Lead Generation Email Campaigns can be one of the most affordable and effective ways to generate quality leads for B2B sales teams. However, there are # mistakes commonly made by B2B brands that undermine Lead Generation Email Campaigns and the sales growth they’re intended to fuel.
What is a Lead Generation Email Campaign?
We’re not talking about your basic newsletter email here, nor emails promoting specific products or services. Lead Generation Email Campaigns are somewhere in between. Sometimes call Acquisition Emails, these are emails directed at a target audience with the sole intent of initiating conversations with sales people. So, a newsletter, containing several different articles and announcements is too broad. Readers may open and read your newsletter out of interest in your company, your staff or some of the specific articles.
A Lead Generation Email Campaign should identify a specific interest, challenge or “pain” that the recipient has. If that “pain” is aligned closely with a specific solution offered, then the very act of reading the email can be a tremendous sign of “qualification” of the lead.
Lead Generation Email Campaign Mistake #1 – Wrong Message
On the other hand, an email that specifically describes or promotes the brand’s product or service is unlikely to succeed. It’s counter-intuitive and vexes sales managers to no end. For a sales organization looking to drive orders and revenue, the obvious approach is to create emails that illuminate the benefits and strengths of the company and the products. That way the readers that respond to these emails will be that much more qualified and likely to place their order directly on the website without the need to even talk to a sales person… All the better right?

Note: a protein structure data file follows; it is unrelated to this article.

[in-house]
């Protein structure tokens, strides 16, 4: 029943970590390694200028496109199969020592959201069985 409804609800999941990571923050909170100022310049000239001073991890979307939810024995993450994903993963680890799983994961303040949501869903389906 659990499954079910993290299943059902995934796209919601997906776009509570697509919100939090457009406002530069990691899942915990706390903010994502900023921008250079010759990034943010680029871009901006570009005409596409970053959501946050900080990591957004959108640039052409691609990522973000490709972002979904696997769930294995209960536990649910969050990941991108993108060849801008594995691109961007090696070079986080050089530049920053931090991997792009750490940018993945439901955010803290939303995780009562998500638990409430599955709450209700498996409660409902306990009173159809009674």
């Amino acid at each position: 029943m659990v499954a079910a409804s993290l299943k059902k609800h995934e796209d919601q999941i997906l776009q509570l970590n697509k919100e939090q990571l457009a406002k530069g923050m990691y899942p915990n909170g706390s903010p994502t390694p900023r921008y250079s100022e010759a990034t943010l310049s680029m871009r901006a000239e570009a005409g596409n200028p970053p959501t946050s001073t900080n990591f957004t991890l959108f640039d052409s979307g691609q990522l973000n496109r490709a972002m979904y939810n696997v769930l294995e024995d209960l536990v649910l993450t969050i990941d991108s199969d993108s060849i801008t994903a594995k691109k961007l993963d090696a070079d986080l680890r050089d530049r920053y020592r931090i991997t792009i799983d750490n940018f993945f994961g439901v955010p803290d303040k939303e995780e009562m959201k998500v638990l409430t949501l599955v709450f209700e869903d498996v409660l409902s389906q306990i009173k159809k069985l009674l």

Sorry but, with email campaigns of all stripes and marketing in general, the primary goal is to get recipients to read the message in the first place. Emails written to promote a specific product or service skip that step all together. Assuming interest on the part of the prospect and speaking with the voice of a sales person that has already gotten an appointment with an interested prospect, willing to dedicate 15 minutes of their busy day to listening to the “pitch”.
For sales people, Lead Generation emails are analogous to the opening sentence or two of a cold call. The primary message has to be identifying a specific challenge the prospect likely has and the enticement to learn about a possible solution. Lead Generation emails are an invitation for a 5 to 15 minute appointment with the prospect. Can we convince them to stop what they’re doing and spend a few minutes reading an article or watching a video?
Lead Generation Email Campaign Mistake #2 – Too Much Information!